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|Cambridge/Nairobi, 27 July 2004 – Snorkellers and scuba divers across the globe are being enlisted to help save the world’s oceans and seas. A new initiative, called earthdive, is being launched in which professional and amateur divers are being urged to record the health of the marine environment including coral reefs, mangrove swamps and coastal waters.|
The scheme, which is being supported by the United Nations Environment Programme (UNEP) through its World Conservation Monitoring Centre (WCMC) in Cambridge, England, is the brainchild of Chris Long.
Mr Long, a keen diver and the founder of Run the World (a mass participation event which raised awareness and funds for victims of the African famine in 1986) said: "If threats such as pollution, over-fishing and climate change continue, it could lead to dire consequences for the global population".
"earthdive wants people with an interest in diving to understand that what they see under the oceans is not just beautiful, it also sustains human life, and they can help to preserve it by simply recording what they see," he added.
Klaus Toepfer, UNEP’s Executive Director, said: "The world’s oceans and their valuable habitats provide food and livelihoods for many people across the globe in activities ranging from fishing to tourism."
"In conserving the oceans, we are not only saving a key part of the planet’s life support systems and many wonderful marine life-forms, we are also playing a key role in meeting the UN Millennium Development Goals in areas from poverty eradication to hunger reduction," he said.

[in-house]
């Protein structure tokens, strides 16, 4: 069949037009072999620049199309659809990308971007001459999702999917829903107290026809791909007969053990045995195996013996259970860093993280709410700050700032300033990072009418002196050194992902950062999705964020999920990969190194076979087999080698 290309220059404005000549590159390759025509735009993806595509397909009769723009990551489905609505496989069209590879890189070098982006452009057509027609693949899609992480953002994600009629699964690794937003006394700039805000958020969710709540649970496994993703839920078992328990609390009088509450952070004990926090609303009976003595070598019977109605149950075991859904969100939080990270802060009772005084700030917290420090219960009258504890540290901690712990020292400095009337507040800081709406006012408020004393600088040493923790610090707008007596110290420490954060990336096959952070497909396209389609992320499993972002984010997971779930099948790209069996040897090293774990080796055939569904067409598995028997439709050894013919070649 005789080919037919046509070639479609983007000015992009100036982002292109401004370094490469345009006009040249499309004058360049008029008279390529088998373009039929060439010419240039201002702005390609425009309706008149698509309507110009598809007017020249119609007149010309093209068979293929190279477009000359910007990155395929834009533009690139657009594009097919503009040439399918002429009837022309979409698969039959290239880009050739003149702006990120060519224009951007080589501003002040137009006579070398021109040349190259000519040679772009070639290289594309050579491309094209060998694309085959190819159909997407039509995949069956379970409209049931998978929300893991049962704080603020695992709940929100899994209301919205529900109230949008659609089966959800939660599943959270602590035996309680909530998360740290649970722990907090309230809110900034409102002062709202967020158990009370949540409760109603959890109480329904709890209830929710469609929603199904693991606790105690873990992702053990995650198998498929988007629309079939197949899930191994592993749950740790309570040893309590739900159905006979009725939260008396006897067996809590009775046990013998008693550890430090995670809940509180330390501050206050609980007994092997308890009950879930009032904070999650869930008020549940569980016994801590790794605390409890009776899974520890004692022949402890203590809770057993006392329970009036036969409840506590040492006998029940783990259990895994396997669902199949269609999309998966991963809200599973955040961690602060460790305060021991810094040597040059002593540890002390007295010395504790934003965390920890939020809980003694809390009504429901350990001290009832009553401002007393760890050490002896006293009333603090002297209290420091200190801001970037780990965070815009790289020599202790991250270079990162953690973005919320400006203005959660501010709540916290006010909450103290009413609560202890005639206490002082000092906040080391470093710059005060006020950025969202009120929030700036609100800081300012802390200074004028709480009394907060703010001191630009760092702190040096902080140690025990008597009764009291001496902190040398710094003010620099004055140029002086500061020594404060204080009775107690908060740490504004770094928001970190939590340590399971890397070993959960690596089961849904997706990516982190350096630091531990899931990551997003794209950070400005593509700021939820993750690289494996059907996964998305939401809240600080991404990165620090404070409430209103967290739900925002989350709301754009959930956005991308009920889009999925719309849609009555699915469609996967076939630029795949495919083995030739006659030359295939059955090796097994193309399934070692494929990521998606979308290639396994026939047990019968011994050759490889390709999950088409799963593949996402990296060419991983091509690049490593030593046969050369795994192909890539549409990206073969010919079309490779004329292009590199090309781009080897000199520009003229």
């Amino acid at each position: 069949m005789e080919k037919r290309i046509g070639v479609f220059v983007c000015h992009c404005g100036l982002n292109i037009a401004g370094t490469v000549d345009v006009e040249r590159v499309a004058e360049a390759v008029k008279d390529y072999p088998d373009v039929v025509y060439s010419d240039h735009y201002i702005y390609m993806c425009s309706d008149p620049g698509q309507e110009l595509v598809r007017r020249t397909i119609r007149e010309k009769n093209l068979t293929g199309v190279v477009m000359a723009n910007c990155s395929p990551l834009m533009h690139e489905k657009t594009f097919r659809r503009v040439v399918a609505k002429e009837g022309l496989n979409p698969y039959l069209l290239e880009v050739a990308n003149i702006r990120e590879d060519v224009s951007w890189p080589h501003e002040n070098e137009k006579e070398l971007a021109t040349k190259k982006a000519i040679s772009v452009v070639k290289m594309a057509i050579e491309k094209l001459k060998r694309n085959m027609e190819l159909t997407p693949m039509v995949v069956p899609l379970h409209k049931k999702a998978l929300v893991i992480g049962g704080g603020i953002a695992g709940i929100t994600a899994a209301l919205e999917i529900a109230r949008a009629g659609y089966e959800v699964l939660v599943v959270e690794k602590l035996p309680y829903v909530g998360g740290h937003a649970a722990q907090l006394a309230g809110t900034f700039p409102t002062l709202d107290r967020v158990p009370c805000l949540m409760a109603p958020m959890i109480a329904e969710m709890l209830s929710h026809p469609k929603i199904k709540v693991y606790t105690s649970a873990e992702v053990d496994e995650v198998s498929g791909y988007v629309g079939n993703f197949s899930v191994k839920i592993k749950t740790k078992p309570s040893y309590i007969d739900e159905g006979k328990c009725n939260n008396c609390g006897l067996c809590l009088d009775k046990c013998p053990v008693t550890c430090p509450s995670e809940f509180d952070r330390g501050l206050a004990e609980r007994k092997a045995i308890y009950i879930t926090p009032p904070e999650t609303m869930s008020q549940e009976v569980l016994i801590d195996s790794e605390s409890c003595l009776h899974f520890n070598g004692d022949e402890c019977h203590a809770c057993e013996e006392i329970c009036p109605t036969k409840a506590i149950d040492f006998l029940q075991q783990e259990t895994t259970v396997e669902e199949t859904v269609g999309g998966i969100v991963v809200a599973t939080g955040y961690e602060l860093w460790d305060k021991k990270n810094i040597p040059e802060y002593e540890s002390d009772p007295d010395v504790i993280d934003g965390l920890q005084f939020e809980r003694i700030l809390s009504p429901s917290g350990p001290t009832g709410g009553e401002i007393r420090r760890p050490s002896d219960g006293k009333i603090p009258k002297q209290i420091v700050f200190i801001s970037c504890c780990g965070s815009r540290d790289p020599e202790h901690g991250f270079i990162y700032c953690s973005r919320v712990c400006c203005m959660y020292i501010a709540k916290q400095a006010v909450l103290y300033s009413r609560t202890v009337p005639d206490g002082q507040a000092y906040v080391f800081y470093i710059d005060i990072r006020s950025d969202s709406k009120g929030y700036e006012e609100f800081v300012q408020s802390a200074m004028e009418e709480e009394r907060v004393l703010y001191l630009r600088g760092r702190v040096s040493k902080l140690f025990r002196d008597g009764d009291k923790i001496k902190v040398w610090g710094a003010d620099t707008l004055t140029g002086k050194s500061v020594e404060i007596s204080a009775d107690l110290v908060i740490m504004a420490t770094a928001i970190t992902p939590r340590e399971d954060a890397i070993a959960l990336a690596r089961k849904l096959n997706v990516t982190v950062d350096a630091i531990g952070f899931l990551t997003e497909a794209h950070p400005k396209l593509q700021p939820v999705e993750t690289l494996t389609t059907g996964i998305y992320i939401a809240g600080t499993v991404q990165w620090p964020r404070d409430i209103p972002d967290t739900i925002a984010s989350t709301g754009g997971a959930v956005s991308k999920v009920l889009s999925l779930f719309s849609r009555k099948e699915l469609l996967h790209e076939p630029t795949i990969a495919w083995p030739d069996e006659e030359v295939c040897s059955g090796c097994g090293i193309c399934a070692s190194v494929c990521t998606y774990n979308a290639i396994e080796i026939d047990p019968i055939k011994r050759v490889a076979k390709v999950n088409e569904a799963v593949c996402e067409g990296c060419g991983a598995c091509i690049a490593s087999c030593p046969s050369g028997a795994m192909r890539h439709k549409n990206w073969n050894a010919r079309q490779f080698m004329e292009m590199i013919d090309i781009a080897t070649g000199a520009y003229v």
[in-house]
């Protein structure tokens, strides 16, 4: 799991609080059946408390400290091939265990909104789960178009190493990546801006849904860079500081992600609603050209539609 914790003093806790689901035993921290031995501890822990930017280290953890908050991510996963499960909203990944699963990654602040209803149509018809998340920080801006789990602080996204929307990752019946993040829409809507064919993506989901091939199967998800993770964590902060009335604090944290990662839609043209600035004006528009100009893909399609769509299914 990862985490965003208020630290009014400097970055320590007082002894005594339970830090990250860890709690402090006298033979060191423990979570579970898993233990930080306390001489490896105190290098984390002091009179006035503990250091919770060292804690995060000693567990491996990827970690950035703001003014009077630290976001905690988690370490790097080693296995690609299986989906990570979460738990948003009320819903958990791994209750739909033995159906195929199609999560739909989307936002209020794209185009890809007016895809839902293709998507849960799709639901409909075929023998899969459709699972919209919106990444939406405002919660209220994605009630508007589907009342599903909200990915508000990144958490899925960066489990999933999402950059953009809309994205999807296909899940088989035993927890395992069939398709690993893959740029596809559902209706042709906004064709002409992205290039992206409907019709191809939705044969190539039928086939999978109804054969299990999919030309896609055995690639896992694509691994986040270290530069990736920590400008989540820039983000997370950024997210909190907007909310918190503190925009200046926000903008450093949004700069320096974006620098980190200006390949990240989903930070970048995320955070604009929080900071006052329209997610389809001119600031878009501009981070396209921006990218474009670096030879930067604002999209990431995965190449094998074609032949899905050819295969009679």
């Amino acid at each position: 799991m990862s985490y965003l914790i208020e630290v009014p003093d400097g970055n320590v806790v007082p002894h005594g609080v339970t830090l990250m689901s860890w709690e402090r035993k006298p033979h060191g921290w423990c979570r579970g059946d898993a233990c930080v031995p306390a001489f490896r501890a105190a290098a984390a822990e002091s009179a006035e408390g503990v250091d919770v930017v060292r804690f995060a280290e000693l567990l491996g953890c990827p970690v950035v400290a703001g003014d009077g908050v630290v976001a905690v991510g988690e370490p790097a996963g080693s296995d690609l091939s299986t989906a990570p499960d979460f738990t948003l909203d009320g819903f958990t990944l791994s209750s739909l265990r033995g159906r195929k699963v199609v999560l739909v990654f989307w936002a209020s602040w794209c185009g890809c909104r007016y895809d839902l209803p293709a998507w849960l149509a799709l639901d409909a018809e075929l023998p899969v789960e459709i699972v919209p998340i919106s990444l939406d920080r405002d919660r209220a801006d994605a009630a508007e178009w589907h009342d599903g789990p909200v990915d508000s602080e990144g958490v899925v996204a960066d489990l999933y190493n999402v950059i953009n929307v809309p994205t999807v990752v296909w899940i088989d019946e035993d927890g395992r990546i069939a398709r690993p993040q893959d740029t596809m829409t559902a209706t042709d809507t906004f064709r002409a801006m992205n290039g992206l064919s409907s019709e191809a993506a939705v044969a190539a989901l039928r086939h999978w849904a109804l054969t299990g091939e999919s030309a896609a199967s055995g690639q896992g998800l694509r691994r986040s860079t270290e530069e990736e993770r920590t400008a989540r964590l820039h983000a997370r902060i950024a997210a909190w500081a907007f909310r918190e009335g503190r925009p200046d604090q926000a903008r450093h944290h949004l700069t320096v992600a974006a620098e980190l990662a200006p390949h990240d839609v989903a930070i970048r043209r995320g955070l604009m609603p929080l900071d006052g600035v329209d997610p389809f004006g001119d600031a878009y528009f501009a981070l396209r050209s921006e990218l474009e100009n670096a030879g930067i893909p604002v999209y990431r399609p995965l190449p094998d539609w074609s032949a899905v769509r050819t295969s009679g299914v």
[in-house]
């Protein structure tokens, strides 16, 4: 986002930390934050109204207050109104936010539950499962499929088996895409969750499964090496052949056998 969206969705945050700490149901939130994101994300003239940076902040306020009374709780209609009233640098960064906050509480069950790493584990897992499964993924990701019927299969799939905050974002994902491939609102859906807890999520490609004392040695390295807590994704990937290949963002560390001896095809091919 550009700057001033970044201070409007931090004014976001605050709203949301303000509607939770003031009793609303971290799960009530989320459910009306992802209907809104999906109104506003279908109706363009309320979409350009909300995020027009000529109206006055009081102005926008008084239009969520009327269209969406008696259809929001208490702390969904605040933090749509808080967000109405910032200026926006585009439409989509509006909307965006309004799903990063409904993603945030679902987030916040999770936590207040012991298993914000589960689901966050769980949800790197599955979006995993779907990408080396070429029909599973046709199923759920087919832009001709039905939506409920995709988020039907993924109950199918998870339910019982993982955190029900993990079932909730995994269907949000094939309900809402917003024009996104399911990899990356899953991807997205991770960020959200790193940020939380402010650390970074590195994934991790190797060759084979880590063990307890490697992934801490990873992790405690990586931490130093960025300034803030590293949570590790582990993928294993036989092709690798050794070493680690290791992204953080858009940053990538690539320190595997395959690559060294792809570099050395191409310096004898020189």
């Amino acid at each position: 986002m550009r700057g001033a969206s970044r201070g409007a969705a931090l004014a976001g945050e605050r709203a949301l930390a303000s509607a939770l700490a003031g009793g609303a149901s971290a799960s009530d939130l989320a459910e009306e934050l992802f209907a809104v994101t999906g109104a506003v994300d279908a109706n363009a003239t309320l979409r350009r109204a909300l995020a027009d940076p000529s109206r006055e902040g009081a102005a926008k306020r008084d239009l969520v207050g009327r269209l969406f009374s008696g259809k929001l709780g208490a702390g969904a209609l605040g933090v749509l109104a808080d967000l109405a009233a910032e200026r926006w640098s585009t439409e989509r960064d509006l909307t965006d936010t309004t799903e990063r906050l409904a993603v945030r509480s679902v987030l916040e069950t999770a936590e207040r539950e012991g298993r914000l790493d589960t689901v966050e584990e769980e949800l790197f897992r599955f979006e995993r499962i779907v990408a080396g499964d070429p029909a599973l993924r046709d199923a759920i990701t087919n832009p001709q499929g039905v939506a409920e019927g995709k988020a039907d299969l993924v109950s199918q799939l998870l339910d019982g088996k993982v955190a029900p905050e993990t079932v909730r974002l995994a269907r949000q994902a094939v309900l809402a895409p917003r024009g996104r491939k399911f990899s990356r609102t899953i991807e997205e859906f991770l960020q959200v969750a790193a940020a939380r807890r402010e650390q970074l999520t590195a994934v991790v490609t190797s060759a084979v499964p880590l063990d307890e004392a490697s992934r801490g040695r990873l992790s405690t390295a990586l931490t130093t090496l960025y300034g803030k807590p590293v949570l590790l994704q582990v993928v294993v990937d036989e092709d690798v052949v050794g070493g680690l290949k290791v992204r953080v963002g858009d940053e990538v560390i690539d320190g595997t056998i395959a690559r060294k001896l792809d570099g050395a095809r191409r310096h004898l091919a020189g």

earthdive membership is extended to divers and snorkellers of all abilities, as well as anyone with an interest in marine conservation issues. The key feature of the scheme centres on encouraging members to record findings from their dives on the earthdive website (www.earthdive.com).
By doing this, they will be contributing scientific data on key indicator species to build a Global Dive Log (GDL). This Global Dive Log is sponsored by P&O.
Members also sign an international petition, demanding action to protect the oceans, which will be delivered to the United Nations in 2005. Meanwhile 50% of all membership fees go directly to marine conservation projects.
UNEP-WCMC, which has been providing scientific assessments of biodiversity for a quarter of a century and is one of the world’s leading centres for coral reef conservation, is providing a unique mapping service. It will allow divers to pinpoint locations and log their observations, which in turn can be shared with other divers and the scientific community.
Mark Collins, the Centre’s Director, said: "We are making a significant contribution to the development of the earthdive Global Dive Log through our innovative interactive map service (IMapS). By combining recreation with conservation, earthdive can help spread important environmental messages to a much wider audience."
These sentiments are echoed by Coral Cay Conservation (CCC), another earthdive partner. Formed in 1986, the organisation aims to help sustain livelihoods and alleviate poverty through the protection, restoration and management of coral reefs and tropical forests.
Much of their work depends on the goodwill of volunteers, who make tens of thousands of dives a year to survey marine life. Coral Cay Conservation’s Founder and CEO, Peter Raines MBE, is a keen advocate of the earthdive principles.
"There is a natural link between diving and environmental protection, and we are working closely with earthdive to encourage more people to bring the two together.
Recreational diving is a fast growing sport, with more than 1.5 million new divers being certified each year.
earthdive has a unique opportunity to unite this rapidly-growing community in vital conservation activities, which are ultimately of enormous benefit to us all," he said.